The remarkable Charles Evans Hughes (1862-1948) is best known for his terms as Associate Justice (1910-1916) and later as Chief Justice (1930-1941) of the Supreme Court, for which many commentators characterize him as one of the Court’s greatest jurists. However, he also taught Japanese, Latin and calculus to finance his way through law school, became an eminent lawyer and professor of law and a recognized crusading investigator of the utilities and insurance industries, served as the reform Governor of New York State (1907-1910) (he resigned to serve on the Supreme Court), ran as the Republican nominee for president, leaving his seat on the Supreme Court only to lose a tight election against to Woodrow Wilson (with some commentators believing him to be “the greatest president that never was”), served as U.S. Secretary of State in the Harding administration (1921-1925) and, after Harding’s death in office, in the Coolidge administration, and served as a judge of the World Court (1928-1930).
Hughes became a nationally known figure in the muckraking, trust-busting age as head of the New York “gas inquiry,” when his independence, diligence and capacity for sorting through the financial tangle of rate-making and price gouging won him a broad following. After his investigation of corruption in the insurance industry, his reputation as an independent-minded Republican facilitated his defeat of William Randolph Hearst in the 1906 New York gubernatorial election, as he became the only Republican to win statewide office that year. Although corporate interest underscored both his former clients and his campaign supporters, he showed independence in his two terms as governor, supporting the creation of a Public Service Commission with strong powers to regulate corporate activity.
After declining Taft’s offer of the vice-presidential nomination (1908), Taft appointed him to the Supreme Court; as Chief Justice, he led the fight against FDR’s attempt to “pack” the Supreme Court, wrote the seminal opinion ruling that prior restraints against the press are unconstitutional, aligned with Brandeis and Cardozo – two Jewish Justices – in (surprisingly and disappointedly, to many) ruling that FDR’s New Deal proposals were constitutional, and joined a powerful dissent decrying a “lynch law” trial during a time of antisemitic mob violence against a Jew accused of murdering a young southern woman (see fuller discussion of the Leo Frank case below). As Secretary of State, he pushed for U.S. participation in the League of Nations, advocated international reduction of arms, promoted the World Court, and supported various international efforts to fend off another world war.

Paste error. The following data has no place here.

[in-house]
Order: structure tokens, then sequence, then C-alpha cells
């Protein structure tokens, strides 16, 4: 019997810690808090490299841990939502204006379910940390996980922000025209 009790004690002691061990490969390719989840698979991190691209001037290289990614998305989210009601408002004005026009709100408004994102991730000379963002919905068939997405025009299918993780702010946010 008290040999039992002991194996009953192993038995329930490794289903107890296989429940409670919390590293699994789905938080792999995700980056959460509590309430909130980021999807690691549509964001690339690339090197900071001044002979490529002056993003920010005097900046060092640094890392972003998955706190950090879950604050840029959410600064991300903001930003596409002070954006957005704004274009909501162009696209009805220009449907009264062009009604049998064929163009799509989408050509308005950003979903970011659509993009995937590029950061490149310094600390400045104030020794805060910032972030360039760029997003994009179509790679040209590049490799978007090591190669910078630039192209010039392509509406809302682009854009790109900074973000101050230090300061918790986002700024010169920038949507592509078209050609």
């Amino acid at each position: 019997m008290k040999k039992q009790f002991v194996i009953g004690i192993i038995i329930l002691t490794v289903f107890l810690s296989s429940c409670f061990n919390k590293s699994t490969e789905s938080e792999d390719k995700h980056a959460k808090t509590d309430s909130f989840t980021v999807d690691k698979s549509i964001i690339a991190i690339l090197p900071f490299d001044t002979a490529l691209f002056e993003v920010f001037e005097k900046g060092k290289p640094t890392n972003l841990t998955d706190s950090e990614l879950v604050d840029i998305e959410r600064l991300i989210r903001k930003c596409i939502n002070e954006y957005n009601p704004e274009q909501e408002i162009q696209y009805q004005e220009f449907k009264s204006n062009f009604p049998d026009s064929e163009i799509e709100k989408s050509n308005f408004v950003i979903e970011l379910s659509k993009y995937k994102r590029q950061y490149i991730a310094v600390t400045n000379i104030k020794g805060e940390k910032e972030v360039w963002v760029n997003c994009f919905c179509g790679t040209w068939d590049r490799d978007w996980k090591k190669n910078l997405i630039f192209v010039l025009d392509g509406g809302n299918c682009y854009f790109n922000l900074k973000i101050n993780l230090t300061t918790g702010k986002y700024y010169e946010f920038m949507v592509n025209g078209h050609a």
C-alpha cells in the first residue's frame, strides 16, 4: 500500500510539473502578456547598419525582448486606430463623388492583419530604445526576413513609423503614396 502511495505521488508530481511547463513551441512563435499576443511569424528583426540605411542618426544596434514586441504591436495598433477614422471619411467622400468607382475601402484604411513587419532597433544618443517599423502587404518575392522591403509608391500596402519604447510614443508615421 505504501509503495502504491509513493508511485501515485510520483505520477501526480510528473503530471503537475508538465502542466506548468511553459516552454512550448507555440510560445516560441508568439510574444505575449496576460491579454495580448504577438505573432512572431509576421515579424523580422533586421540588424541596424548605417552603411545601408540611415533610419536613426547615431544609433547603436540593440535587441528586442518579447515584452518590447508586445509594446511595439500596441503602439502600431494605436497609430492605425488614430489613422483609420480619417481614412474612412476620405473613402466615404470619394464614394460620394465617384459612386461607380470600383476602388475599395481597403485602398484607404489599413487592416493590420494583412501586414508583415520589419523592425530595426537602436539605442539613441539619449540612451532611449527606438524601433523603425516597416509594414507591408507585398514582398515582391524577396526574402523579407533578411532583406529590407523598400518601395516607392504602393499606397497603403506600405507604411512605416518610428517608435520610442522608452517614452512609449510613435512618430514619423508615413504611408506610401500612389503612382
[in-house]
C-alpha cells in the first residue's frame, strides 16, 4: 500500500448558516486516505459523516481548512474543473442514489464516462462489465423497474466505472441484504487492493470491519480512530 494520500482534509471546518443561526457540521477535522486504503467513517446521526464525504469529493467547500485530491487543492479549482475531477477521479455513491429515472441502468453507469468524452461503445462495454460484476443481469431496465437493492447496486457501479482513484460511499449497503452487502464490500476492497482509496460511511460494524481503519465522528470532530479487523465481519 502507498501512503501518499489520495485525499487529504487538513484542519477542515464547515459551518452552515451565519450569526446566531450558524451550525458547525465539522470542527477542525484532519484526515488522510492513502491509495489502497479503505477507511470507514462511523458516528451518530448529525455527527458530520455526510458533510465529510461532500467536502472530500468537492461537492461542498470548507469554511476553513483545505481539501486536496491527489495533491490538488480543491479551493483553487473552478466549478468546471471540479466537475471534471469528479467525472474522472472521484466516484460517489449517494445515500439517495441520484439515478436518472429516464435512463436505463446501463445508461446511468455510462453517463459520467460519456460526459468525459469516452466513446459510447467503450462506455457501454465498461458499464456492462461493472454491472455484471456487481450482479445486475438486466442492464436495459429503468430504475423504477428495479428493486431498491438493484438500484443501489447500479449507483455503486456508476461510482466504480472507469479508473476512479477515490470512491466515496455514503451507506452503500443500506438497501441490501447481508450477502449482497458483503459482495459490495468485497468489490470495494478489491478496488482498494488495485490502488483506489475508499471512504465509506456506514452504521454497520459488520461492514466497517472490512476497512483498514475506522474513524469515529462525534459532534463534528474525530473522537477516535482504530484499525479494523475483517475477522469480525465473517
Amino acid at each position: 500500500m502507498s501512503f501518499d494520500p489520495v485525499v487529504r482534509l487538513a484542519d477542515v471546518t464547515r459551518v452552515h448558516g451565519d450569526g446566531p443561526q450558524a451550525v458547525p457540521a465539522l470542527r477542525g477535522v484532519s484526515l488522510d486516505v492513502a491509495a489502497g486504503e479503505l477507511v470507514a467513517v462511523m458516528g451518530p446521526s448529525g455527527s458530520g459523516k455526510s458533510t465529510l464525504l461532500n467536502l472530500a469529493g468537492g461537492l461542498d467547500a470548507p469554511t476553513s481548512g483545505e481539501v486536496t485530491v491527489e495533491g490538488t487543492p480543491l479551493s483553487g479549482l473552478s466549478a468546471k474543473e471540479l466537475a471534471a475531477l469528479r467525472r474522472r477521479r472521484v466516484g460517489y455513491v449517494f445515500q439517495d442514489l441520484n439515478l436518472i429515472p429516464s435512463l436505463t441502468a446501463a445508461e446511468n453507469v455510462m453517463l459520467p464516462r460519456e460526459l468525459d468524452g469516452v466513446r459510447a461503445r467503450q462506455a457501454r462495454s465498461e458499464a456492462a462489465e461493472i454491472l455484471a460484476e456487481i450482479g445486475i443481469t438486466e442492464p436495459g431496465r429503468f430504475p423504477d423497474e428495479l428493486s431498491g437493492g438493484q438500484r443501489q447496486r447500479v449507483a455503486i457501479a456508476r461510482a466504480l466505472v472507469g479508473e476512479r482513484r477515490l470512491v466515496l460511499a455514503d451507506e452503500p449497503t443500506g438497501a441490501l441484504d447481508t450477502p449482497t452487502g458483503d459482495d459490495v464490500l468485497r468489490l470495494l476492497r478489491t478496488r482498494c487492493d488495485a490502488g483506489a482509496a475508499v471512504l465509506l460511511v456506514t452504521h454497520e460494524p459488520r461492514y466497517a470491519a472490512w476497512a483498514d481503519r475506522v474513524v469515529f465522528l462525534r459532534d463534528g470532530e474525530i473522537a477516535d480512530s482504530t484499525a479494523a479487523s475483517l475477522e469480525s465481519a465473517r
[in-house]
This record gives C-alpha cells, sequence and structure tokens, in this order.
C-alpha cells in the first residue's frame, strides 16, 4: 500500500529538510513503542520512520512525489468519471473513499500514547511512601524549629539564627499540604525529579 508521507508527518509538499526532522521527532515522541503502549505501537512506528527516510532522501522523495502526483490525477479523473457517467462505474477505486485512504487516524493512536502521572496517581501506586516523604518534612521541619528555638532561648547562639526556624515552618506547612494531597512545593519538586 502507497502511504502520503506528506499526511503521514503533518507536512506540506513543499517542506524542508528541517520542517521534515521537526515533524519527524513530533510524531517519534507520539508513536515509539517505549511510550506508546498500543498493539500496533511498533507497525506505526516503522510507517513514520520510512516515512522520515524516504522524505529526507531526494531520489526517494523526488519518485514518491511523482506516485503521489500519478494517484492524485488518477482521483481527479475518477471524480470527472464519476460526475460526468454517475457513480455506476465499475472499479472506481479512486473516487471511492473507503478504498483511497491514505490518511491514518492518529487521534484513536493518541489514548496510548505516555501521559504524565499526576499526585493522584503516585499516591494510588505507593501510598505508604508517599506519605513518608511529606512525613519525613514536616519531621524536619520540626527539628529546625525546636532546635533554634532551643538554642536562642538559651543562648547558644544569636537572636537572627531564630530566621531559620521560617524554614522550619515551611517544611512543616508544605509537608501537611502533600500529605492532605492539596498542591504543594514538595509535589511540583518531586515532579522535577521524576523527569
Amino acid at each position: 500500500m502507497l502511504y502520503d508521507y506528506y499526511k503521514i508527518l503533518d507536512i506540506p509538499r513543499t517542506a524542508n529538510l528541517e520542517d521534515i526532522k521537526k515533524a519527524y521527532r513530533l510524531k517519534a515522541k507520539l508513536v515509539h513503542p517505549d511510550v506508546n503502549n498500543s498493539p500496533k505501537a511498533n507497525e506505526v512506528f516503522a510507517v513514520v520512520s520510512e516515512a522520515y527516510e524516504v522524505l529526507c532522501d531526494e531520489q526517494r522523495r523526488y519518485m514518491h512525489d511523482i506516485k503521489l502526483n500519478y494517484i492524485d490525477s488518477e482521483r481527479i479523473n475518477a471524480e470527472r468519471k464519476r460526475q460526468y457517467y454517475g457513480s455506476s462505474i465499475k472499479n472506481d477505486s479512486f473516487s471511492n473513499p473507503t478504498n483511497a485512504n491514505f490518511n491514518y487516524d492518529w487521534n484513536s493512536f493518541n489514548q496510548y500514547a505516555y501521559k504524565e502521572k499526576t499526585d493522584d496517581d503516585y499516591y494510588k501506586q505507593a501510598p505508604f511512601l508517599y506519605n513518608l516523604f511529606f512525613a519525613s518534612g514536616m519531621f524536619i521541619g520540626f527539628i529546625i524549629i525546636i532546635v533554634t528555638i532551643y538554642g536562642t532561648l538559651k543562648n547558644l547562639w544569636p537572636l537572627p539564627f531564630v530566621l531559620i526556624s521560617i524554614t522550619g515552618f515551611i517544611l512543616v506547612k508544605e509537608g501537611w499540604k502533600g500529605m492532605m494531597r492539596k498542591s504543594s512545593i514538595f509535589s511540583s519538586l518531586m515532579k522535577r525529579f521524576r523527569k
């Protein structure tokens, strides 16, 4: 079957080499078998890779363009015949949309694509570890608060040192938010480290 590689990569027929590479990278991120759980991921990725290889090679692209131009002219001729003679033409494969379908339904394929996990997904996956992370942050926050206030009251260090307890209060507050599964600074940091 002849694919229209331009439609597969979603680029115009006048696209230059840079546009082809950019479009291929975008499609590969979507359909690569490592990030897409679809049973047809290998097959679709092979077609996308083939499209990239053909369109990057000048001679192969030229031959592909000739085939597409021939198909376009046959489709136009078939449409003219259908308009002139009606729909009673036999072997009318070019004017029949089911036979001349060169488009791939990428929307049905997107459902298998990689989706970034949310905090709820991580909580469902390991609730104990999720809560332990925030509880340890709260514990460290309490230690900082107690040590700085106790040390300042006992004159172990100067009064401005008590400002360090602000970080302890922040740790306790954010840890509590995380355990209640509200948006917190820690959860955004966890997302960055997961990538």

Hughes’ Baptist minister father and deeply devout mother hoped that he would enter the ministry, and Bible and religious training infused his early years to the point that when at play, the young Hughes would take imaginary trips up and down the land of Eretz Yisrael, which he knew well from a beloved illustrated book on Biblical lands. Throughout his life, he manifested a deep belief in religious freedom and equality and, at a time when antisemitism was de rigueur in the United States, he was an outspoken supporter of Jewish rights. In the 1920s, driven by a rise in prejudice against Jews and Catholics and the resurgence of the Ku Klux Klan, he founded the National Conference of Christians and Jews (1927), a human relations organization dedicated to combatting prejudice and bringing people of different races and cultures to address interfaith divisions, among other societal schisms. The NCCJ later created the Charles Evans Hughes Award for “courageous leadership in governmental service.”